From Chris Jackson's essay "Diversity in Publishing" (LitHub, 2017): It will be an attempt to bring some meaning back to that shell “diversity,” to actually put the concept into action, to give it blood and life. That will inform the way we hire, the way we acquire, edit, and publish books, and the ways we cultivate audiences. This will require some work and time."

Promotion and Events

African American Literature Book Club: "AALBC is the oldest, largest, and most popular online bookstore dedicated to books written by, or about, people of African descent in the United States and around the world. We celebrate Black culture, through books, for ALL readers to enjoy."
  • Founders: Troy Johnson and Ron Kavanagh
Latinxs in Kid Lit: "Our vision is to: engage with works about, for, and/or by Latinxs; offer a broad forum on Latinx children’s, MG, and YA books; promote literacy and the love of books within the Latinx community; examine the historical and contemporary state of Latinx characters; encourage interest in Latinx children’s, MG, and YA literature among non-Latinx readers; share perspectives and resources that can be of use to writers, authors, illustrators, librarians, parents, teachers, scholars, and other stakeholders in literacy and publishing."
BIPOC-owned bookstores to partner with on events: These bookstores and organizations hold frequent events: Well Read Black Girl: "Our mission is to center the stories of Black women. Our goal is to introduce a cohort of diverse writers to future generations – contemporary authors who are non-binary, queer, trans, and disabled. To address inequalities and improve communities through reading and reflecting on the works of Black women."
We Need Diverse Books: "We Need Diverse Books™ is a non-profit and a grassroots organization of children’s book lovers that advocates essential changes in the publishing industry. Our aim is to help produce and promote literature that reflects and honors the lives of all young people. Putting more books featuring diverse characters into the hands of all children."
"We recognize all diverse experiences, including (but not limited to) LGBTQIA, Native, people of color, gender diversity, people with disabilities*, and ethnic, cultural, and religious minorities."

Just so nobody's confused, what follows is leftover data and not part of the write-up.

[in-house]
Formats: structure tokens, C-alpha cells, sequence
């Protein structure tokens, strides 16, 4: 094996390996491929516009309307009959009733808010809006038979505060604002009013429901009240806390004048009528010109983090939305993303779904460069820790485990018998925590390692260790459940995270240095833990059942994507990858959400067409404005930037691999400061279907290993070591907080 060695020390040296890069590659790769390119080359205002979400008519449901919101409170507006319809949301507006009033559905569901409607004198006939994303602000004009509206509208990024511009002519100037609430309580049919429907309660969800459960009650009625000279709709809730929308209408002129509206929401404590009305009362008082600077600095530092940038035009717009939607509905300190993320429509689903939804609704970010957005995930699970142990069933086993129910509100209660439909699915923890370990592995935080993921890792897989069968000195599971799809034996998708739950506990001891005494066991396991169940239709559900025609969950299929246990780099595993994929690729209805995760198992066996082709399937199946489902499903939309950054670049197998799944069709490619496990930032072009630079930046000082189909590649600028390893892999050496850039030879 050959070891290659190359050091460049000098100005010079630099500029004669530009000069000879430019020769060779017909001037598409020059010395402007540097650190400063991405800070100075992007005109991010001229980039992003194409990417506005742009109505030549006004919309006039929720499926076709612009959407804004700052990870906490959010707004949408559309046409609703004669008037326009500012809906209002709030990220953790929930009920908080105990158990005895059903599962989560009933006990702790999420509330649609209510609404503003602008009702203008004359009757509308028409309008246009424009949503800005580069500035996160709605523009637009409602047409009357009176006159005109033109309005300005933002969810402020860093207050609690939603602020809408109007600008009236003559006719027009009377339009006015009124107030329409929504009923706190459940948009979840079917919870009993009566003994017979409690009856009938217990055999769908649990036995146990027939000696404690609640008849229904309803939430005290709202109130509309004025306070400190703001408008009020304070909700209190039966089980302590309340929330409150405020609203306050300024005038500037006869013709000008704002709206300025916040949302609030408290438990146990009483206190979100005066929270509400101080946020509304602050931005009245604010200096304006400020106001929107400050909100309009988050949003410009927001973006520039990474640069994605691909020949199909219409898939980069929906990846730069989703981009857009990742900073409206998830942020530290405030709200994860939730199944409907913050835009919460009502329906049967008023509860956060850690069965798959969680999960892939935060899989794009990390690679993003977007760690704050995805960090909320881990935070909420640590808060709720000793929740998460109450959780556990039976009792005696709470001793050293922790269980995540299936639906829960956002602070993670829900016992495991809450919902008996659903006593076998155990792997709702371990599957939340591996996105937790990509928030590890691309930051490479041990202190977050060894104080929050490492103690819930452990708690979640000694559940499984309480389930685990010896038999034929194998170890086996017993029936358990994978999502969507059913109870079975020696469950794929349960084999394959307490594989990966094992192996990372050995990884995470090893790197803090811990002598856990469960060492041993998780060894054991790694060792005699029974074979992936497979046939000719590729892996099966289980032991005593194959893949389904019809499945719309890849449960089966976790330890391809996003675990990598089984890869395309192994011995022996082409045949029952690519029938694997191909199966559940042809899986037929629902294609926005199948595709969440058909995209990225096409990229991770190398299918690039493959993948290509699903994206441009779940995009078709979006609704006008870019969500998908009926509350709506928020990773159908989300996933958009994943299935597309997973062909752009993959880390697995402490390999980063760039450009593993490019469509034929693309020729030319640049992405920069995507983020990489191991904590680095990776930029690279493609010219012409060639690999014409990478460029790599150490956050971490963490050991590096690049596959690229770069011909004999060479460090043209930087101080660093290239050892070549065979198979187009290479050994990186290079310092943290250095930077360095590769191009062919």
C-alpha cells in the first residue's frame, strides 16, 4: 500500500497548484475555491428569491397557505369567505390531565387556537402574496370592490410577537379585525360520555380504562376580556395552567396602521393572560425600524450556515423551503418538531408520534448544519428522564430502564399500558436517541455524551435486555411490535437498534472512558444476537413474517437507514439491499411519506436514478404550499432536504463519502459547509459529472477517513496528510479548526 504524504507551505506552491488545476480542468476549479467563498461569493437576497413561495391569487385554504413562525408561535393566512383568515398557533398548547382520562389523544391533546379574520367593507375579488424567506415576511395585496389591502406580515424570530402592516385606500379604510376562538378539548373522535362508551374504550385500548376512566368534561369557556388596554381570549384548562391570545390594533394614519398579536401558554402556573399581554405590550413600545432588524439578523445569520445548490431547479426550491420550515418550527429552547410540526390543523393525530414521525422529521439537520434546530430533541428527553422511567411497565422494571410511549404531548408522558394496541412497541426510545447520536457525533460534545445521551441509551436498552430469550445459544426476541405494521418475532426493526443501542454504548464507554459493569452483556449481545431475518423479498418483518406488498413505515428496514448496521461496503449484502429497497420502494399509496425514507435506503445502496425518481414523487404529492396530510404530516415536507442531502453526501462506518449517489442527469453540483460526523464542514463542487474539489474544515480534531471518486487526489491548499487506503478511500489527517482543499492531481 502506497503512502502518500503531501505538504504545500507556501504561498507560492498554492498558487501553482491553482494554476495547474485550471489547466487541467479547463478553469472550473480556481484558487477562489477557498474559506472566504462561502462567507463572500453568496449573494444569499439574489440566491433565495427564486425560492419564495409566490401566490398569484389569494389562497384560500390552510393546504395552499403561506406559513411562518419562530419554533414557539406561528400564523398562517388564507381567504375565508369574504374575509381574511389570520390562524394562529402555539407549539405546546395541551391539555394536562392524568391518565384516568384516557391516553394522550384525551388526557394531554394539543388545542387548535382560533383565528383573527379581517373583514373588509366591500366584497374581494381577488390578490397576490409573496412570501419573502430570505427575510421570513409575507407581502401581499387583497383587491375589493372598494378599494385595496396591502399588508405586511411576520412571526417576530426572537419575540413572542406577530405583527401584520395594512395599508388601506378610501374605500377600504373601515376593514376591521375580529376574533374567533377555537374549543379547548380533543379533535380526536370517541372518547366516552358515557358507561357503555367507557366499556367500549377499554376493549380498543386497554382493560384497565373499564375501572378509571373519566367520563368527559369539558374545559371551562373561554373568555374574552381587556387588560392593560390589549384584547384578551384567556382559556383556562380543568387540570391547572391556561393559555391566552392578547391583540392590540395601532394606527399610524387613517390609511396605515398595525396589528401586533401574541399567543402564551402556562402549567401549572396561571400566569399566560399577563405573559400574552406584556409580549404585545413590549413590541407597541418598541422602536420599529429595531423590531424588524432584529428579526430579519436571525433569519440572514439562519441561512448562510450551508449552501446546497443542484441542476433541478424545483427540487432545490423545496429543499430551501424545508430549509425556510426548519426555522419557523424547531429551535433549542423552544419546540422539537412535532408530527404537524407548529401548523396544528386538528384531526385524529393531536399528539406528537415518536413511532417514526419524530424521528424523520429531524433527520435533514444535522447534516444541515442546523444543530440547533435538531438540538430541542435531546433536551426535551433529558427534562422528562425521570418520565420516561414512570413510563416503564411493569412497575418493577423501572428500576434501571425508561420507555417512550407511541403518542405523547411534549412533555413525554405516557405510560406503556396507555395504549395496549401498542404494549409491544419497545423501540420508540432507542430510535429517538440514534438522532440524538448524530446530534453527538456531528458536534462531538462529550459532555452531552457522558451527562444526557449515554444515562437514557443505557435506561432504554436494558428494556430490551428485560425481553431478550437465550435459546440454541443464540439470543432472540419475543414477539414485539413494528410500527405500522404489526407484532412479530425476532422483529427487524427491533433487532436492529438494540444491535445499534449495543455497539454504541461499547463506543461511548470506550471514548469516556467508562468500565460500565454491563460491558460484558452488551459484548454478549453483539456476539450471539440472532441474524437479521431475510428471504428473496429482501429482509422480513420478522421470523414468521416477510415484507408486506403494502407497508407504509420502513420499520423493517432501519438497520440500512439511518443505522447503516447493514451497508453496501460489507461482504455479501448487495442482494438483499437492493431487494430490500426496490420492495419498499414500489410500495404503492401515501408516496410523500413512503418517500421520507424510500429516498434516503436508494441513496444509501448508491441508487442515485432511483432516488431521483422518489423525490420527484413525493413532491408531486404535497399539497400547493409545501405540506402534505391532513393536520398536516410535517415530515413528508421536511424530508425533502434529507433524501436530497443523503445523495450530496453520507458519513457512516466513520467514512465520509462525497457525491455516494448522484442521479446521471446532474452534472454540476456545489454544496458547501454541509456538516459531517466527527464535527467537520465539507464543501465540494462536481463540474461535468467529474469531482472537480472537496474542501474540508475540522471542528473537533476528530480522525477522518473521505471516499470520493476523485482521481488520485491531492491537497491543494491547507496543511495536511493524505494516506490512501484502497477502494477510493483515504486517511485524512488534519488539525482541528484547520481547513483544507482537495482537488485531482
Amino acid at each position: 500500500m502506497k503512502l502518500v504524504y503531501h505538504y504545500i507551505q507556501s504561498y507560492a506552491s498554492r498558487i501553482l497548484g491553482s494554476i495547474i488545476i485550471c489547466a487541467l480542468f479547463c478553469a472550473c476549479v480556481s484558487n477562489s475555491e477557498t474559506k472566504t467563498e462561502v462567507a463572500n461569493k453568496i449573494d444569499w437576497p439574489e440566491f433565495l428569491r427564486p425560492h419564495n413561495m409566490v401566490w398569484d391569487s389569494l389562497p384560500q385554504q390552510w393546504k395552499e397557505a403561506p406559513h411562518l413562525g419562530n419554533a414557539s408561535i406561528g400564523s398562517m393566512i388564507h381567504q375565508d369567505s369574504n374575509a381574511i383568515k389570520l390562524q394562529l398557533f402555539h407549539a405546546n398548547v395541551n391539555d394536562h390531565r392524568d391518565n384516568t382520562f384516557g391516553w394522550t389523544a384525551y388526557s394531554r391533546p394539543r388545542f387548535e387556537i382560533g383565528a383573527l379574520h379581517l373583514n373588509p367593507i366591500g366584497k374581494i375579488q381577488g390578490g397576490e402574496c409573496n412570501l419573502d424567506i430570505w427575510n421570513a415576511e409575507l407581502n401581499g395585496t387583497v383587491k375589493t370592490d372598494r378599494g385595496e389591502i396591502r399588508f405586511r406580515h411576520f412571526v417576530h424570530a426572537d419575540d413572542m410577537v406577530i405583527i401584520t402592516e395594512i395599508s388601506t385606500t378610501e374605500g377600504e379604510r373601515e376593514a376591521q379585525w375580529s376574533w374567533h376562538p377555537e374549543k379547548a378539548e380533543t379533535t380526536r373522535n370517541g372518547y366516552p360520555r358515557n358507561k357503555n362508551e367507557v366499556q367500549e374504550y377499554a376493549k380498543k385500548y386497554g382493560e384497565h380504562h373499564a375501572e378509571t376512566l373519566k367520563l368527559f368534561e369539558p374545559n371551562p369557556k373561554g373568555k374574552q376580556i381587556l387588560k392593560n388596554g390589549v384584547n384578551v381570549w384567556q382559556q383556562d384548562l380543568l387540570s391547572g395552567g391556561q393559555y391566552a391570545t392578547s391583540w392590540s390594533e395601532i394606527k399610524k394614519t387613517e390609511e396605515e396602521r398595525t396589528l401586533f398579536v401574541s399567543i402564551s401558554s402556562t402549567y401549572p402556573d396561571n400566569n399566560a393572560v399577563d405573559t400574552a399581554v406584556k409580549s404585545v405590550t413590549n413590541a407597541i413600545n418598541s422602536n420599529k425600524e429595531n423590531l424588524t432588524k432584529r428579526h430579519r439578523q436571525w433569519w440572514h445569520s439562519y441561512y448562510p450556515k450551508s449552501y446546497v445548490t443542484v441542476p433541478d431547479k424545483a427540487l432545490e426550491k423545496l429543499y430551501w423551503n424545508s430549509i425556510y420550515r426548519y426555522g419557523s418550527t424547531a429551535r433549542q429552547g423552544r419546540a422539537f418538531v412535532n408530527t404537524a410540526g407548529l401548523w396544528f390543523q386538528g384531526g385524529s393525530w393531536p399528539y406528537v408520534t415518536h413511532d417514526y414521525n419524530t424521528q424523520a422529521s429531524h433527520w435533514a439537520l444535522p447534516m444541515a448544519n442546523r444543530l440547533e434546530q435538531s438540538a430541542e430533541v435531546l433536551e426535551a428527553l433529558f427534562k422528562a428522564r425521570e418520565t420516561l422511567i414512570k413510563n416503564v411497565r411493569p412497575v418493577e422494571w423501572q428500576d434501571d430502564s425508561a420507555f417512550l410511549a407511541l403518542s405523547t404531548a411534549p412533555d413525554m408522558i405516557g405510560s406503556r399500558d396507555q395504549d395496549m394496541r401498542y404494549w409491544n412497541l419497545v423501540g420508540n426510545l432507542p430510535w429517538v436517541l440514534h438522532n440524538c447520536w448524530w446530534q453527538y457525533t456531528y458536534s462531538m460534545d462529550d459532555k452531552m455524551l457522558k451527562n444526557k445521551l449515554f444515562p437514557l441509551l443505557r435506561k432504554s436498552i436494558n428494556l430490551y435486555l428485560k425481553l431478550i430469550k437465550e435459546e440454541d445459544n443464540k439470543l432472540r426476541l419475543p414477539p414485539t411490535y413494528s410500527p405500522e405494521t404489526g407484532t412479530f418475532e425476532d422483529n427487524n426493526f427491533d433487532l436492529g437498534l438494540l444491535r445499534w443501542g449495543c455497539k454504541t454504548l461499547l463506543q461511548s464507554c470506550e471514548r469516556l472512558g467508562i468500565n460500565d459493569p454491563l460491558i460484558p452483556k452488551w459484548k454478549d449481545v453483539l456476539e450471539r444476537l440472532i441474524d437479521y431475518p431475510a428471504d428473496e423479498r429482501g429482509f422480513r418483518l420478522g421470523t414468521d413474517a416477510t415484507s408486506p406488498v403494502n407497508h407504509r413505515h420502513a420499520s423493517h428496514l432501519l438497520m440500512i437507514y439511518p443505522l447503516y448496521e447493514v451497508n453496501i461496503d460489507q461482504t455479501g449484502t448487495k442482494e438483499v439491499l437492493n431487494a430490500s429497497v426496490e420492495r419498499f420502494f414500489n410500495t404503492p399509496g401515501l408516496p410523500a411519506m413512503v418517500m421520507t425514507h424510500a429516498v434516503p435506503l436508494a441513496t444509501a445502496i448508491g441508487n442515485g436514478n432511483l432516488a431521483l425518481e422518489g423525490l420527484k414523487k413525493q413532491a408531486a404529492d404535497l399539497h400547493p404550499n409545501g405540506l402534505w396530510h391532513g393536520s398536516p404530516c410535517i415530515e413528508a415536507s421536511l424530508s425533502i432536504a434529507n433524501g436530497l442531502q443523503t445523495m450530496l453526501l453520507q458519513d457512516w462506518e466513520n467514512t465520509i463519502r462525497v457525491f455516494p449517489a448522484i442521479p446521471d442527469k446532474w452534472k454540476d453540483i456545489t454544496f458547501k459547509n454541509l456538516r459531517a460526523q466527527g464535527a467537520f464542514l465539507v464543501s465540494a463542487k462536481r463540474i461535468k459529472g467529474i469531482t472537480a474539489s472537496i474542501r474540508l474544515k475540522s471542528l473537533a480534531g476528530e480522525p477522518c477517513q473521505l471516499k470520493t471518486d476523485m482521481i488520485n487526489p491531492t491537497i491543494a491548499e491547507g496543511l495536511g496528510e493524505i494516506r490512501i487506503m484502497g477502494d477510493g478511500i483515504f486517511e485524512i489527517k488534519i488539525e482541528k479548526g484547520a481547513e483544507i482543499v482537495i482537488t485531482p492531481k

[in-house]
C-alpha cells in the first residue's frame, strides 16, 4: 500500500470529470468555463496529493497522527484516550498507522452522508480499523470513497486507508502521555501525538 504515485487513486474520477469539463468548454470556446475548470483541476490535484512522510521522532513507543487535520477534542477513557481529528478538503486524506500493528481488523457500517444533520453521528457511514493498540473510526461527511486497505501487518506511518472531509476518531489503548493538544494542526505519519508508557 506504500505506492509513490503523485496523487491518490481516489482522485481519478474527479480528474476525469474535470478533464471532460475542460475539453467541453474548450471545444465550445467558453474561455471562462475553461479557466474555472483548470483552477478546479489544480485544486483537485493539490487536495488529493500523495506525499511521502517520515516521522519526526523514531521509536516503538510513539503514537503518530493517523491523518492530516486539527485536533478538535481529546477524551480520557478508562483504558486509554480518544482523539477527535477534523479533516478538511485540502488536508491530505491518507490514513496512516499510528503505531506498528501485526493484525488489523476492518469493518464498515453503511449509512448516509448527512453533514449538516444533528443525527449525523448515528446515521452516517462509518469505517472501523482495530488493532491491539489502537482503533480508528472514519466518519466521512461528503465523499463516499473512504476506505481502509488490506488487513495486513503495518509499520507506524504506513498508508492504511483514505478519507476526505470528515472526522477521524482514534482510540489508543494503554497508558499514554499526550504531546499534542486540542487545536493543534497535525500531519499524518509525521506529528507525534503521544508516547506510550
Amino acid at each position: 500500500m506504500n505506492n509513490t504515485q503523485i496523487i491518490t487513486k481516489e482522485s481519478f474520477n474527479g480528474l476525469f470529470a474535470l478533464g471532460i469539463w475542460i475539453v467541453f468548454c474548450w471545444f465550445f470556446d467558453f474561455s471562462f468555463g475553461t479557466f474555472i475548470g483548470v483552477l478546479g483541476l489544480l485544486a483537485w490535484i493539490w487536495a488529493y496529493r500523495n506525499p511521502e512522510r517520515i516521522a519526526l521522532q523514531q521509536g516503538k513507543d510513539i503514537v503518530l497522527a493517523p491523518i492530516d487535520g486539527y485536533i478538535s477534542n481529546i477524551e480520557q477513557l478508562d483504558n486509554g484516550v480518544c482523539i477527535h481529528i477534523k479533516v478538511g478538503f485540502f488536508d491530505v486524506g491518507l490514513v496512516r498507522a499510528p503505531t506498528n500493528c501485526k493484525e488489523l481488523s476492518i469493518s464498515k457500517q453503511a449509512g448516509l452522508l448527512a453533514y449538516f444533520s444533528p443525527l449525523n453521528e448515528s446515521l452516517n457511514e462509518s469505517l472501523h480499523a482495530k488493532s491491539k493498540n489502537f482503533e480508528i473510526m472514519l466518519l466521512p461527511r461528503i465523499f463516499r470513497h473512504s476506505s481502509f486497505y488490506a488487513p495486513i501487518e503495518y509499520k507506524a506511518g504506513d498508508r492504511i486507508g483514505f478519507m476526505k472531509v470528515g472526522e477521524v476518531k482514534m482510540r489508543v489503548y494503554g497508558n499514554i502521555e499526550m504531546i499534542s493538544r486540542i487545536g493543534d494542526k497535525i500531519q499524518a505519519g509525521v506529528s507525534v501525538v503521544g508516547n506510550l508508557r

Supporting Writers

Hurston/Wright Foundation
The Zora Neale Hurston/Richard Wright Foundation is an arts nonprofit devoted to increasing black literary representation. It is based in Washington, D.C., and serves writers and readers worldwide.
"Our mission is to discover, mentor, and honor black writers. We also know that the continuity of Black literature depends on a society that values Black narratives. At the Hurston/Wright Foundation, we work to build a supportive literary community through author talks and literary salons."
Women of Color Writers: "Our mission is to increase the number of published women writers of color by enhancing confidence and providing a nurturing and creative environment in our writing workshops. We further our mission by providing creative writing & poetry workshops, retreats readings, performances, & publishing opportunities sharing information, referrals and support."

"Our goals are to reach out to and engage Women of Color writers from all ethnic backgrounds, to offer creative support to under-served women writers both in the United States and around the world, to create safe and supportive writing environment, and to nurture women’s writing voices using Amherst Writing and Artist method, and other creative holistic approaches to writing."
Cave Canem Poets: Cave Canem Foundation is a home for the many voices of African American poetry and is committed to cultivating the artistic and professional growth of African American poets. A non-profit literary service organization, Cave Canem has grown to become an influential movement with a renowned faculty, high-achieving national fellowship of over 400 and a workshop community of 900." 

"Cave Canem is part of a national coalition of poetry organizations working together to promote the value poets bring to our culture and the important contribution poetry makes in the lives of people of all ages and backgrounds. Learn more about this coalition of poetry organizations."
Black & Bookish
Consultation and editing services for black writers.
Literary Consultant, Social Justice Educator, and Activist. I help writers and content creators tell their best, inclusive stories. Using Racial and Restorative Justice practices, I also work to assist communities in creating inclusive spaces.
Literary Activism is another name for the fight for inclusivity in publishing. While my job is to service authors and their journeys into publishing, I also believe in helping readers discover stories that mirror their lived experiences.
Black Writers Collective
"Our mission is to link Black writers worldwide and provide opportunities and resources for them to achieve their goals."
Center for Black Literature
Founded in 2002, the mission of the Center for Black Literature at Medgar Evers College, CUNY (CBL) is to expand, broaden, and enrich the public’s knowledge and aesthetic appreciation of Black literature by people of the African Diaspora. The Center builds an audience for the reading, discussion, research, study, and critical analysis of Black literature through a variety of programs and partnerships.